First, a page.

ABSTRACT. In the context of sustained improvements in Ireland’s public finances since that country’s fiscal crisis of 2008–2012, the scope and adequacy of public expenditures in Ireland have reemerged as a major political and social concern. In this paper, we identify the broad areas of public spending most associated with long-run economic growth. Next, we compare the aggregate level of expenditure in Ireland with euro area averages under the ten Classification of Functions of Government (COFOG) categories. We generally demonstrate under expenditure in the Irish case relative to comparators. However, there are problems arising from the use of GDP in the Irish context as well as problems with comparing spending levels in Ireland with that of the much poorer and cheaper EU countries. We therefore move to compare per capita spending in Ireland with that of similarly affluent EU countries. We find similar under spends within many public expenditure categories, some of which are likely attributable to demographic factors, such as the relative absence of elderly populations in Ireland in contrast to comparator countries. In terms of the composition of spending we find that Ireland allocates a relatively large share of its aggregate primary spend to public order and safety, to housing and community, to education, and especially to health. However, Ireland’s lower per capita primary spend of €14,502 in 2016 was just 84.7% of the peer country population weighted average of €17,112. This meant that education spending on a per pupil basis was actually lower than the peer country average. Certain areas of relative under expenditure, such as the under-expenditure on education, on per capita expenditure on gross fixed capital formation and on per capita expenditure on public Research and Development (R&D) are concerning from a long run growth perspective. We conclude that the limited fiscal resources should prioritize expanding productive capacity through investment in these areas along with measures such as enhanced childcare subsidies to improve employment outcomes, equity and facilitate long run growth.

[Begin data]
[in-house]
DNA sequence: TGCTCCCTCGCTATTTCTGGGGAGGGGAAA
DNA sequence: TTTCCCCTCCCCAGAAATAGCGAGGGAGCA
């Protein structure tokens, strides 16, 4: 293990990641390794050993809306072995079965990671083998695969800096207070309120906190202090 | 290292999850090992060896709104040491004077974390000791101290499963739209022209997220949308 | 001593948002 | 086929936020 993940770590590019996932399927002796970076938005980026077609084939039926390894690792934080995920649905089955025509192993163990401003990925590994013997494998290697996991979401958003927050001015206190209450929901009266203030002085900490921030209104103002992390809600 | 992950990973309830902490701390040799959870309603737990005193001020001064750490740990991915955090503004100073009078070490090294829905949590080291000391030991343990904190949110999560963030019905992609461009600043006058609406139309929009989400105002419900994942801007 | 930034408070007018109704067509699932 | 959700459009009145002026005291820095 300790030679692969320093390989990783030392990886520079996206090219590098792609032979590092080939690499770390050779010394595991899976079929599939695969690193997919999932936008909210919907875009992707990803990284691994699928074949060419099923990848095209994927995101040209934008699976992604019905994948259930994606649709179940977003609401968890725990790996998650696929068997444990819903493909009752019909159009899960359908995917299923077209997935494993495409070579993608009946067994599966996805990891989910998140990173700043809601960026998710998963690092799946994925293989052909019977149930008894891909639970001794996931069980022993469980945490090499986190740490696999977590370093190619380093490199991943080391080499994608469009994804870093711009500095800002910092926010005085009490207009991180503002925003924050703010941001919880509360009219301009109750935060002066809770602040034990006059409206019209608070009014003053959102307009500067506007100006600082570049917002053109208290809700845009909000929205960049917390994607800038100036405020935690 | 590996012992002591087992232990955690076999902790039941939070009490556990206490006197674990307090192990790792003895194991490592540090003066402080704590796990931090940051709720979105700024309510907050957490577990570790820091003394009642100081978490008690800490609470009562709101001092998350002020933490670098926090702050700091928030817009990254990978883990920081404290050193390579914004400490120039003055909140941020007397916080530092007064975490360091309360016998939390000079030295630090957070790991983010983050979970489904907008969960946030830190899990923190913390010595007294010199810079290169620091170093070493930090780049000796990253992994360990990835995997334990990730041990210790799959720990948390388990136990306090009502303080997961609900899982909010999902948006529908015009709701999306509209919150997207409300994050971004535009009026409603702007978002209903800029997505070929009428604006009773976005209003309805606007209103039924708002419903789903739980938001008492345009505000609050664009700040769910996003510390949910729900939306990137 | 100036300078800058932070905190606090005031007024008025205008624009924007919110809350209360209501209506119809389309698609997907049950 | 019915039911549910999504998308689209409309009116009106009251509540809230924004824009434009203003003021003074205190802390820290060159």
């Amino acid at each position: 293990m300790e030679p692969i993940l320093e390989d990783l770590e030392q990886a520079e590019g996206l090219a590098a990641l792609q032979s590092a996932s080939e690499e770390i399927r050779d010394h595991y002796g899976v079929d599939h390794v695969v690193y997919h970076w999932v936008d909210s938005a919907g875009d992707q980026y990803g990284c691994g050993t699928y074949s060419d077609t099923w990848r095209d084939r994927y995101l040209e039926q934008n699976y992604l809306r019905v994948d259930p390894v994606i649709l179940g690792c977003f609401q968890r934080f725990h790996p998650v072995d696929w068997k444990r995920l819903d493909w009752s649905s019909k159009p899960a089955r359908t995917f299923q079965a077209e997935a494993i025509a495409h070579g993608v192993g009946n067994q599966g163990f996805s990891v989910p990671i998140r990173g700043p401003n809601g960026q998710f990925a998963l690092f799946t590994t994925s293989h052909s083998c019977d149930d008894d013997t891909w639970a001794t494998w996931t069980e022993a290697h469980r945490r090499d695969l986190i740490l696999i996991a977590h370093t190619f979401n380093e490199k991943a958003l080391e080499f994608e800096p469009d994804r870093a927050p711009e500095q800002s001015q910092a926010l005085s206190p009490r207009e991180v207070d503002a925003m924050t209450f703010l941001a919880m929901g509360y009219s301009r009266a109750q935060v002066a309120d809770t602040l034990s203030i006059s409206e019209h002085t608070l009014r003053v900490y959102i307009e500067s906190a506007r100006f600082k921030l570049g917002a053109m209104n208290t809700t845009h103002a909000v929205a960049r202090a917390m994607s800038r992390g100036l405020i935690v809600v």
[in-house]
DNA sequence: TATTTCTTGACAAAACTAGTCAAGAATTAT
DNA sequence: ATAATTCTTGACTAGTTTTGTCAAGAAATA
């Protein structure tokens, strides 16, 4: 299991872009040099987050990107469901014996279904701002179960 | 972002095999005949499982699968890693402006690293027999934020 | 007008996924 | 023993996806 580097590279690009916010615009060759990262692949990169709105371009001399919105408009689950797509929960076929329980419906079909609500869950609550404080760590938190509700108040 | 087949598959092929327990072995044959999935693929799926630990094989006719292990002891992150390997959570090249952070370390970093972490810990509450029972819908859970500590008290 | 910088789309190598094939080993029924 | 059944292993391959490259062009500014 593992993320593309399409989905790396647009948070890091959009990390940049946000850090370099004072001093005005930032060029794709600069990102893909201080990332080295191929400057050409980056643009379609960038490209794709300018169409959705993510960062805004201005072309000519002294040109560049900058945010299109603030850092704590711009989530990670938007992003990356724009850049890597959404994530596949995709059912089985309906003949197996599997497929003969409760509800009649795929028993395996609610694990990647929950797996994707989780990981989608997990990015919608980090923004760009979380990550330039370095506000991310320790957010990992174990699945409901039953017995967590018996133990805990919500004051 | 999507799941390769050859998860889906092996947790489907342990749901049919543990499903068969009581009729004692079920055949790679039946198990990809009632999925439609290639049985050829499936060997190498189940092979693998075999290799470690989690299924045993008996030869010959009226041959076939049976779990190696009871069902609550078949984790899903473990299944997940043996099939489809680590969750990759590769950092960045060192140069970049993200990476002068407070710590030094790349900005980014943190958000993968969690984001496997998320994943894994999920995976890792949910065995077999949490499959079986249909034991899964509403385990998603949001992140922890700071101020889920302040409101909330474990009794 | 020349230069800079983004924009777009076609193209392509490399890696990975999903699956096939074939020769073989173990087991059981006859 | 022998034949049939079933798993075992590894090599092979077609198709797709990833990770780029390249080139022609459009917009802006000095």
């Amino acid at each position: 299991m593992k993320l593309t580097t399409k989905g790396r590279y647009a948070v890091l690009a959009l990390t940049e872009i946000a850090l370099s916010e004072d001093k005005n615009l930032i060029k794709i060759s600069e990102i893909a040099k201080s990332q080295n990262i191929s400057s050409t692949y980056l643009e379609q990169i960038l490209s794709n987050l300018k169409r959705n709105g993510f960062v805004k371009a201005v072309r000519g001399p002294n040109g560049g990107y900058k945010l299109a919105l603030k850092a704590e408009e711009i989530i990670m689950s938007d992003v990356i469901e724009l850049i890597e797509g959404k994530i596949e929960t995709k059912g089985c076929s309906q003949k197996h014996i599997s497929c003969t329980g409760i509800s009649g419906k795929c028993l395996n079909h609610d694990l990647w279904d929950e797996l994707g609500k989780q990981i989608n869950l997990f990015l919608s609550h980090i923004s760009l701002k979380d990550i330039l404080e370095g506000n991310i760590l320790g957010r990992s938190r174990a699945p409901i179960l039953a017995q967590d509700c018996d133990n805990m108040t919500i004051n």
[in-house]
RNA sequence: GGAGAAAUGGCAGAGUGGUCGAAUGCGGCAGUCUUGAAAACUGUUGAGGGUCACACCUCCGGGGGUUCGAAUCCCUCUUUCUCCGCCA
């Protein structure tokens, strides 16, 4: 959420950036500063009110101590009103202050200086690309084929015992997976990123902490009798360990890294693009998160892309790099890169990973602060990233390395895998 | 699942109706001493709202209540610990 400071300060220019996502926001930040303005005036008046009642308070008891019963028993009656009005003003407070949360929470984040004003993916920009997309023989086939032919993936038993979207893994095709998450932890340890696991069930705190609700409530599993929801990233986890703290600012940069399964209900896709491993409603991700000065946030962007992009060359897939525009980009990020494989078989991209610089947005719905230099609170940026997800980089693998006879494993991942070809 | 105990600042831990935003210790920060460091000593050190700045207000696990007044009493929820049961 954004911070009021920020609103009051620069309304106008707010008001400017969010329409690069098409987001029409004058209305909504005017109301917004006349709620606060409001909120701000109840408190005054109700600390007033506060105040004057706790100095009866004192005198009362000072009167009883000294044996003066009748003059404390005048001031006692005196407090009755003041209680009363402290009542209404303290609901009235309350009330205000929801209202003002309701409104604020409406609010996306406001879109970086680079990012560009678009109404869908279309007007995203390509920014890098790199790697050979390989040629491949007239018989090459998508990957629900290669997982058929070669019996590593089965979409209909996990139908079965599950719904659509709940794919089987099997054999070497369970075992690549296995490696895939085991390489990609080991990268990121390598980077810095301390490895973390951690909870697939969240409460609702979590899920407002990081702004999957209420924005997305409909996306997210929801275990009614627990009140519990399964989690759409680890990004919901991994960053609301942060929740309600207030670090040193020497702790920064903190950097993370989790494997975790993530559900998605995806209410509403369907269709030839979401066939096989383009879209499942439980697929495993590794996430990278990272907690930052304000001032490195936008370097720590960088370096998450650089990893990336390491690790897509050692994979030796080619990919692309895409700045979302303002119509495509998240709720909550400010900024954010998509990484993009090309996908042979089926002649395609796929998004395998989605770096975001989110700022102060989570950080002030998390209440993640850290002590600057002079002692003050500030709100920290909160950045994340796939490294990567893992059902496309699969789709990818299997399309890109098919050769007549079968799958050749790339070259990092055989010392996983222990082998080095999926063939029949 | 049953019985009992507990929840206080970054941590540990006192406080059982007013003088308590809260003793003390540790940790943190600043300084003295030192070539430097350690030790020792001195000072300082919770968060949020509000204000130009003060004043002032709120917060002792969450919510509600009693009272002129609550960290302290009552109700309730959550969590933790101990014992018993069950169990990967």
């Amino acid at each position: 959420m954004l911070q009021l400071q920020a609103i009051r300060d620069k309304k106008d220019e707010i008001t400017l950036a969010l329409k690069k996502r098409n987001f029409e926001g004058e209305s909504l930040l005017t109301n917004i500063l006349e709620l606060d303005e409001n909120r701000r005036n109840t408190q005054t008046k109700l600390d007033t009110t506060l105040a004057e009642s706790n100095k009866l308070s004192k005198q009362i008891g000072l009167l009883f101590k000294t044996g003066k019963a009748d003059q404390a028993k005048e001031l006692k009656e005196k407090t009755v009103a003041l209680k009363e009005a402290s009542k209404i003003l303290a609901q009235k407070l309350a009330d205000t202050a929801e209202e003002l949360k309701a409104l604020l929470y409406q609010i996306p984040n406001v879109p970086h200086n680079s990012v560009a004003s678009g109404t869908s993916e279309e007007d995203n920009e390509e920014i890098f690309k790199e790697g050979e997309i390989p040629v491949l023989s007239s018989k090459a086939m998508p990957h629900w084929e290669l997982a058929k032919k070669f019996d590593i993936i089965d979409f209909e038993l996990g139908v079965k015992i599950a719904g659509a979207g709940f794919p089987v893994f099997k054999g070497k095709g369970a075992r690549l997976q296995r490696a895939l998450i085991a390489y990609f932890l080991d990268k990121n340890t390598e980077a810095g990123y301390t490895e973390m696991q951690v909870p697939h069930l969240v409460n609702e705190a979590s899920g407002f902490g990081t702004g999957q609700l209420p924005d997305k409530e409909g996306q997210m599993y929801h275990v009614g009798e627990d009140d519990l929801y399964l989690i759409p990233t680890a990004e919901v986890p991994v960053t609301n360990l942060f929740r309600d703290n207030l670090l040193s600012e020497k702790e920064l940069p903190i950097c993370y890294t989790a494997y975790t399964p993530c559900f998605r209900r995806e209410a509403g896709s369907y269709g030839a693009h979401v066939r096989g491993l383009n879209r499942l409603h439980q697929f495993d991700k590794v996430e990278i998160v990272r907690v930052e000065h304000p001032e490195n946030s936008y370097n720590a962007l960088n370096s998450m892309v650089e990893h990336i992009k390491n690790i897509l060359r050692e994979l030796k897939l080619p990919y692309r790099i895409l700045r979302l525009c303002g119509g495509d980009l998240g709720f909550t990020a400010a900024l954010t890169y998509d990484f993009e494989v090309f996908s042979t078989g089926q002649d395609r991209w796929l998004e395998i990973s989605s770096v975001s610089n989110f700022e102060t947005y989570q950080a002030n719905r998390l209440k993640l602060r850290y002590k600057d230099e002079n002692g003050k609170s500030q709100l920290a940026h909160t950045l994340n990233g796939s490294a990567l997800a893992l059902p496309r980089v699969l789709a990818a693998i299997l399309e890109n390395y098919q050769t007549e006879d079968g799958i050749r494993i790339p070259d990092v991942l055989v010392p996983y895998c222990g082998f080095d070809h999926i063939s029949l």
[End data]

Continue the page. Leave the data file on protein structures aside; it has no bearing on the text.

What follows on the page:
JEL codes: H10; H11; H40; H50; H52; H54; J24; O30; O40

Keywords: public economics; structure and scope of government; national government expenditures and related policies; publically proved goods; human capital; innovation; economic growth

How to cite: McDonnell, Thomas A., and Paul Goldrick-Kelly (2018). “A Growth-Friendly Spending Mix? Breaking Down Public Spending in Ireland,” Journal of Self-Governance and Management Economics 6(3): 7–34.

Received 17 January 2018 • Received in revised form 26 April 2018
Accepted 1 May 2018 • Available online 20 May 2018


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Nevin Economic Research Institute, Dublin
(corresponding author)
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Nevin Economic Research Institute, Dublin

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